Why I zero my handguns at 25 yards

Most modern pistols come from the factory more-or-less, kinda-sorta zeroed for 7 yards with generic ammo.  Most shooters live with that.  Of course that often means that the gun shoots high, often significantly, at 25 yards, and the windage is often way off, too.  I recall a post on some forum is which a poster said that most shooters don’t care if their gun shoots to a POI different from POA at 25 yards.  He was corrected by a subsequent poster who pointed out that most shooters don’t even know where their gun shoots at 25 yards.  I do know, and I do care, and if I need to I send my slides to Dawson to get sights that match POI at 25.

If that’s impractical, or with a gun that I don’t carry often, I at least know where the gun shoots at various distances and mentally note any change in tactics that that may require (like not taking a shot that I can’t make).  That information is written down in a dope notebook and on a 3×5 card that lives underneath each gun in the safe.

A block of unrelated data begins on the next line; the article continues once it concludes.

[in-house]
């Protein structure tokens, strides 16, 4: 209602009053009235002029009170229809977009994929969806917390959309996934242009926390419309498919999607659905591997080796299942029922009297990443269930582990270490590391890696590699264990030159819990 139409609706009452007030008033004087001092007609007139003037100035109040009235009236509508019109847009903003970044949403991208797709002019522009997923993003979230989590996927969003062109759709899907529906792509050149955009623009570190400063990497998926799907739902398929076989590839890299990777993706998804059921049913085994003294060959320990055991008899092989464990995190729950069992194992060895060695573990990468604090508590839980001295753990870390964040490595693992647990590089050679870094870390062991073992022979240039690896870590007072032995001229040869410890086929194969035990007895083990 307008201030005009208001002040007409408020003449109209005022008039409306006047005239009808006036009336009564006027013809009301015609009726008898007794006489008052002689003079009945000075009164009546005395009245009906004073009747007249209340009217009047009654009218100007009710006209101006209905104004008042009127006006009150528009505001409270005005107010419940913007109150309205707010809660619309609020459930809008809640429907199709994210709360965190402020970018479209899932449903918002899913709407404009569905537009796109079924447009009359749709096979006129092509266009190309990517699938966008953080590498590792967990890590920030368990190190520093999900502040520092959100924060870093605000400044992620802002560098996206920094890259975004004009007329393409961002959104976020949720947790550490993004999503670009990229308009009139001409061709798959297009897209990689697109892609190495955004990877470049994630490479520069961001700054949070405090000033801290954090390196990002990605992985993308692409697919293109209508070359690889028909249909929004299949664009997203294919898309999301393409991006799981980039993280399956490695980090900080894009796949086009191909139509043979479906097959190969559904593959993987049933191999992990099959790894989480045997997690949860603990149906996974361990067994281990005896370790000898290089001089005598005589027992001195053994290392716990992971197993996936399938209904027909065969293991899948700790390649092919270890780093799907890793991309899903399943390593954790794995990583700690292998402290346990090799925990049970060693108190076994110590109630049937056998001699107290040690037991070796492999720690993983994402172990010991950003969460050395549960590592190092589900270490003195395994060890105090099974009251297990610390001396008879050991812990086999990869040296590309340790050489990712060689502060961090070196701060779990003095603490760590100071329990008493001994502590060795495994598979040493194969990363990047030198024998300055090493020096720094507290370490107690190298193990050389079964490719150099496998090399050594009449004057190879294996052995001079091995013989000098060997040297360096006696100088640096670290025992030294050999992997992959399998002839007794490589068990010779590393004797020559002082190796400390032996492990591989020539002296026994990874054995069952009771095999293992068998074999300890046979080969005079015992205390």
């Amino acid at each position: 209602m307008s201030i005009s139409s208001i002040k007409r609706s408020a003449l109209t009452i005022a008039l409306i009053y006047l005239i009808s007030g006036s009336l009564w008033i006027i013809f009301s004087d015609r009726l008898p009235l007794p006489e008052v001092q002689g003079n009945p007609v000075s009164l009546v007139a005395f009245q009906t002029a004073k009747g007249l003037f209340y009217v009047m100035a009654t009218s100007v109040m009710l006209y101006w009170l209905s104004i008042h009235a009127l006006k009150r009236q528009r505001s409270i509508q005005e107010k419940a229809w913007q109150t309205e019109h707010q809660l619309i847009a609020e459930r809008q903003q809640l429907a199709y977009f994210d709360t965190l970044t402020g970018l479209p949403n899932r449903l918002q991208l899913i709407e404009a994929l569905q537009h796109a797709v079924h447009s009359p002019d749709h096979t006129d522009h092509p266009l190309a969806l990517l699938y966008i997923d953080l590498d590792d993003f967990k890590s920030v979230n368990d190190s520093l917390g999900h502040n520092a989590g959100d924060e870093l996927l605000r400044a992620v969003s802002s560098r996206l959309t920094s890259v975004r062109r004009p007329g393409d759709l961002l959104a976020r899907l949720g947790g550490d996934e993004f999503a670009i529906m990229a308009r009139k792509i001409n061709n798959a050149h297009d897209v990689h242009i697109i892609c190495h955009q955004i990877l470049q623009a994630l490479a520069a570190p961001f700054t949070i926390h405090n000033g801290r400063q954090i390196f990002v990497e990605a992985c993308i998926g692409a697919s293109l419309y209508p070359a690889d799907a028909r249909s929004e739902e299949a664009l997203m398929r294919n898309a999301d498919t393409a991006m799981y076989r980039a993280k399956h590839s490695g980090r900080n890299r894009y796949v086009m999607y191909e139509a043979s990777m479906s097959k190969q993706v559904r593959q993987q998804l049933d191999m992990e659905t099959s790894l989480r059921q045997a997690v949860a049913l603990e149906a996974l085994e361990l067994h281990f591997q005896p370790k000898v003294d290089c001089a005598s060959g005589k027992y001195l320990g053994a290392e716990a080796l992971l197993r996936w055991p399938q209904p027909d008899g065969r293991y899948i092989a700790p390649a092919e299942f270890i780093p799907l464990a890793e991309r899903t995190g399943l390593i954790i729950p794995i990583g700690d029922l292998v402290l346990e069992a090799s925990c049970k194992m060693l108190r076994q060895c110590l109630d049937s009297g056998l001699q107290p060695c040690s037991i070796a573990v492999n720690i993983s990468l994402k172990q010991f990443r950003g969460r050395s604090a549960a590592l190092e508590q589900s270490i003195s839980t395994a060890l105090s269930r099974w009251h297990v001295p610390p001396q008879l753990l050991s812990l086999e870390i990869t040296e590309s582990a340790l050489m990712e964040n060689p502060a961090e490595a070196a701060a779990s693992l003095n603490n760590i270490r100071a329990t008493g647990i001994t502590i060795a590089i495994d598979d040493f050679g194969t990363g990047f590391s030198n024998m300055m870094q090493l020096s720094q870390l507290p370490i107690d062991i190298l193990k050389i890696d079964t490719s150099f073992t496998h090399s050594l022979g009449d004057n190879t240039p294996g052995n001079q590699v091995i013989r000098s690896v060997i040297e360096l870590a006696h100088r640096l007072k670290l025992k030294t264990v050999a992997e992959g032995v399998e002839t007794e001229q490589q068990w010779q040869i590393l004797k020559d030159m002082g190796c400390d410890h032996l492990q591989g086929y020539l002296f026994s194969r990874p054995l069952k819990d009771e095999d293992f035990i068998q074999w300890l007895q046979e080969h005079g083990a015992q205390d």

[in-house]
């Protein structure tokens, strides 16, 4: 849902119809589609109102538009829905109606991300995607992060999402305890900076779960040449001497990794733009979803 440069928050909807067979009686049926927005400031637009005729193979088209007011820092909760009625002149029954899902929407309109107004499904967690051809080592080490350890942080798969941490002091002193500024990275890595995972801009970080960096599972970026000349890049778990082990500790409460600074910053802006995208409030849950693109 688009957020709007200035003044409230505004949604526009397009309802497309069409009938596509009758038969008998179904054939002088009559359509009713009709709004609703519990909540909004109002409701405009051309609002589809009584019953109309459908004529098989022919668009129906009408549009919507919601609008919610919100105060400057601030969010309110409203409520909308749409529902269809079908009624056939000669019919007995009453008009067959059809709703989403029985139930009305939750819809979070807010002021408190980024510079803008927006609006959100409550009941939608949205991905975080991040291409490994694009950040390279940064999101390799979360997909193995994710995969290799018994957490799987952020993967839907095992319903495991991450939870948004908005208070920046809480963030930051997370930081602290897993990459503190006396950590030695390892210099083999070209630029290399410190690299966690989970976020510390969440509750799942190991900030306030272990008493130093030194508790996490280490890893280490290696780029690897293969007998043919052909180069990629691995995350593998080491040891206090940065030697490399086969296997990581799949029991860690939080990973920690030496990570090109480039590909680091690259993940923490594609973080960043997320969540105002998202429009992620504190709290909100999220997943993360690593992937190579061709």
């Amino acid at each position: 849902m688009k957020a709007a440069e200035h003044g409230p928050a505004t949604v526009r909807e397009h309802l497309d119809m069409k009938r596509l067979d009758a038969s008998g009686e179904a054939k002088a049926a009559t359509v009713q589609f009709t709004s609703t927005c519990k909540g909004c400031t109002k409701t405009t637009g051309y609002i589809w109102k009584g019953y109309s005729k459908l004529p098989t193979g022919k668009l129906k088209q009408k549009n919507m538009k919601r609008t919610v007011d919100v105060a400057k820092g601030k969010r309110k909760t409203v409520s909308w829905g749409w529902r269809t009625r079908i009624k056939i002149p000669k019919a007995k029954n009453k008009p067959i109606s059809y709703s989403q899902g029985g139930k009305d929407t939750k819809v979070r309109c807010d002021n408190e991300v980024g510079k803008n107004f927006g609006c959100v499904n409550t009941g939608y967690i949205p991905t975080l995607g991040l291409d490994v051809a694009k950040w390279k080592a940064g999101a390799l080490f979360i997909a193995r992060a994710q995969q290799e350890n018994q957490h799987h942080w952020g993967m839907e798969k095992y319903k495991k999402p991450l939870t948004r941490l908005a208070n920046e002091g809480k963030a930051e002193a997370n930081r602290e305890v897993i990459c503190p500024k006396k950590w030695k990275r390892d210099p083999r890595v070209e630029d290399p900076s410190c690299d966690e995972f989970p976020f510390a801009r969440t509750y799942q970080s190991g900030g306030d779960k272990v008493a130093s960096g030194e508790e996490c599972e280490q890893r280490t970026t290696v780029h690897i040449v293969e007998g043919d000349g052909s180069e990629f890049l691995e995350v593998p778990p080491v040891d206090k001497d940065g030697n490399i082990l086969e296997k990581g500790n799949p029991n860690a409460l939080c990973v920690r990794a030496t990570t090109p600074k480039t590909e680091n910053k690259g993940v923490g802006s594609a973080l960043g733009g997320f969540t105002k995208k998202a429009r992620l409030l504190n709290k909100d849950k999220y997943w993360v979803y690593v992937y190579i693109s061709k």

If a gun is zeroed at 7 yards, it will usually shoot inches high at 25 (because the gun is in recoil as the bullet travels down the barrel).  By contrast, if a gun is zeroed at 25, it will usually shoot only an inch low at 7 yards, which is perfectly fine.  Which would you rather have?

Do I think I’ll have to make a 25 yard shot on the street?  Well, I know that it’s unlikely, but not completely improbable.  In particular, I worry about long shots in an active shooter situation.  I know that one of these is unlikely to happen on my watch, but if it does I’d likely be the only armed and trained person there to do something.

Besides, all great shooters advise the rest of us that long-distance shooting is a key to achieving proficiency at closer distances.  If my gun is zeroed at 7, is off 5-inches at 25, than how the hell am I supposed to practice at 25, say, on a plate rack?  I’d have no way of knowing if I was missing or the gun was.

So why not a 50 yard zero?  Because you have to pick something, and a 50 yard zero 1) puts the zero out to a statistically zero real-life engagement distance, and 2) starts to require too much of an offset at the likely 7 yard distance…and there’s simply no time or mental bandwidth available when the bad thing happens to think about offset.

Finally: I’ll hit this point often and hard: if you carry a gun for self-defense, you have to know the law. Invest the money you’d spend on shaving a tenth of a second off your splits with Andrew Branca’s book or seminars — it’ll pay far greater dividends. Visit this link to learn more, and use the discount code “streetstandards” for a 10% discount.

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